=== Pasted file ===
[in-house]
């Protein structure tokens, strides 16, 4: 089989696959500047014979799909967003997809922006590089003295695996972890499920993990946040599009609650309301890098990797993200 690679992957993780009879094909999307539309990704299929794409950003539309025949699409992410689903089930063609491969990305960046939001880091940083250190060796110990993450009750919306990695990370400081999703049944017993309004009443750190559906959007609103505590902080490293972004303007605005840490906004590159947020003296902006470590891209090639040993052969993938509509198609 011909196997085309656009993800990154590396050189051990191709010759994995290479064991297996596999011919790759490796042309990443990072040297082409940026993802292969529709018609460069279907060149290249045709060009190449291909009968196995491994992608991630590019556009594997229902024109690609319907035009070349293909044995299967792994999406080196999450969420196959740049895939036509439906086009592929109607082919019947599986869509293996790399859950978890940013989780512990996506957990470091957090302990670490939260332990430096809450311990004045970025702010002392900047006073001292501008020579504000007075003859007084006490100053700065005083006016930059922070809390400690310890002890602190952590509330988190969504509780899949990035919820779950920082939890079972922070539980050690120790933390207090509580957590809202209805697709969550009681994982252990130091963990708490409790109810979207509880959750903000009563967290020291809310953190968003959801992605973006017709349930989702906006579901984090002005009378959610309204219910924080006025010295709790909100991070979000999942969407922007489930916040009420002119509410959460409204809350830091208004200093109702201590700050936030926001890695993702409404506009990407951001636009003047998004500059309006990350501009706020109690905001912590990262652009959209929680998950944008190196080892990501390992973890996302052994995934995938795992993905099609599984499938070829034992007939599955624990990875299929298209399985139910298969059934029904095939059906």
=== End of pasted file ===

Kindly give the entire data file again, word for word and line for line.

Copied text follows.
[in-house]
């Protein structure tokens, strides 16, 4: 089989696959500047014979799909967003997809922006590089003295695996972890499920993990946040599009609650309301890098990797993200 690679992957993780009879094909999307539309990704299929794409950003539309025949699409992410689903089930063609491969990305960046939001880091940083250190060796110990993450009750919306990695990370400081999703049944017993309004009443750190559906959007609103505590902080490293972004303007605005840490906004590159947020003296902006470590891209090639040993052969993938509509198609 011909196997085309656009993800990154590396050189051990191709010759994995290479064991297996596999011919790759490796042309990443990072040297082409940026993802292969529709018609460069279907060149290249045709060009190449291909009968196995491994992608991630590019556009594997229902024109690609319907035009070349293909044995299967792994999406080196999450969420196959740049895939036509439906086009592929109607082919019947599986869509293996790399859950978890940013989780512990996506957990470091957090302990670490939260332990430096809450311990004045970025702010002392900047006073001292501008020579504000007075003859007084006490100053700065005083006016930059922070809390400690310890002890602190952590509330988190969504509780899949990035919820779950920082939890079972922070539980050690120790933390207090509580957590809202209805697709969550009681994982252990130091963990708490409790109810979207509880959750903000009563967290020291809310953190968003959801992605973006017709349930989702906006579901984090002005009378959610309204219910924080006025010295709790909100991070979000999942969407922007489930916040009420002119509410959460409204809350830091208004200093109702201590700050936030926001890695993702409404506009990407951001636009003047998004500059309006990350501009706020109690905001912590990262652009959209929680998950944008190196080892990501390992973890996302052994995934995938795992993905099609599984499938070829034992007939599955624990990875299929298209399985139910298969059934029904095939059906």